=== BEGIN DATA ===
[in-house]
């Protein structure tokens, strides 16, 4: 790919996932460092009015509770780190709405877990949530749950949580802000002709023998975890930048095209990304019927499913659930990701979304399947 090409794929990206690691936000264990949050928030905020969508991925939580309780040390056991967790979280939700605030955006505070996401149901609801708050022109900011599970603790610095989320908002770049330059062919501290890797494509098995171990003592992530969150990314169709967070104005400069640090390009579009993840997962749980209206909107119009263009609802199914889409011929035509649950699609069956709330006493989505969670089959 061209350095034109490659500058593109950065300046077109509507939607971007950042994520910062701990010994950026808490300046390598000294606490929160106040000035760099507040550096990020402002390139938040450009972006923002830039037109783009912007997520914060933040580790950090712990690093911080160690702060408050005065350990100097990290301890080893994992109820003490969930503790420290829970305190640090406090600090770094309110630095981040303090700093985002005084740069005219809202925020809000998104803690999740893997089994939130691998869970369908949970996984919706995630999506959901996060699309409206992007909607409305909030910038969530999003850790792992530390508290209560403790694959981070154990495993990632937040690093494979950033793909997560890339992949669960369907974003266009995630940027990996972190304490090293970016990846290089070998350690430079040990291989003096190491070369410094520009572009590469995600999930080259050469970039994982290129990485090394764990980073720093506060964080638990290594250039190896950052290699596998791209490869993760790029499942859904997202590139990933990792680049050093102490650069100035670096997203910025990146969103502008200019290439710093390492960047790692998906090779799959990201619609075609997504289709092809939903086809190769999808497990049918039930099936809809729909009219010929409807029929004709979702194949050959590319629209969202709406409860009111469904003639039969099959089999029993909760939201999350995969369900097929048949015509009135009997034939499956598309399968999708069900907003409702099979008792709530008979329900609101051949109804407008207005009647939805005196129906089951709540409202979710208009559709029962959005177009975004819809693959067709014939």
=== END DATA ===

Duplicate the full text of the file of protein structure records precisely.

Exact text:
[in-house]
């Protein structure tokens, strides 16, 4: 790919996932460092009015509770780190709405877990949530749950949580802000002709023998975890930048095209990304019927499913659930990701979304399947 090409794929990206690691936000264990949050928030905020969508991925939580309780040390056991967790979280939700605030955006505070996401149901609801708050022109900011599970603790610095989320908002770049330059062919501290890797494509098995171990003592992530969150990314169709967070104005400069640090390009579009993840997962749980209206909107119009263009609802199914889409011929035509649950699609069956709330006493989505969670089959 061209350095034109490659500058593109950065300046077109509507939607971007950042994520910062701990010994950026808490300046390598000294606490929160106040000035760099507040550096990020402002390139938040450009972006923002830039037109783009912007997520914060933040580790950090712990690093911080160690702060408050005065350990100097990290301890080893994992109820003490969930503790420290829970305190640090406090600090770094309110630095981040303090700093985002005084740069005219809202925020809000998104803690999740893997089994939130691998869970369908949970996984919706995630999506959901996060699309409206992007909607409305909030910038969530999003850790792992530390508290209560403790694959981070154990495993990632937040690093494979950033793909997560890339992949669960369907974003266009995630940027990996972190304490090293970016990846290089070998350690430079040990291989003096190491070369410094520009572009590469995600999930080259050469970039994982290129990485090394764990980073720093506060964080638990290594250039190896950052290699596998791209490869993760790029499942859904997202590139990933990792680049050093102490650069100035670096997203910025990146969103502008200019290439710093390492960047790692998906090779799959990201619609075609997504289709092809939903086809190769999808497990049918039930099936809809729909009219010929409807029929004709979702194949050959590319629209969202709406409860009111469904003639039969099959089999029993909760939201999350995969369900097929048949015509009135009997034939499956598309399968999708069900907003409702099979008792709530008979329900609101051949109804407008207005009647939805005196129906089951709540409202979710208009559709029962959005177009975004819809693959067709014939």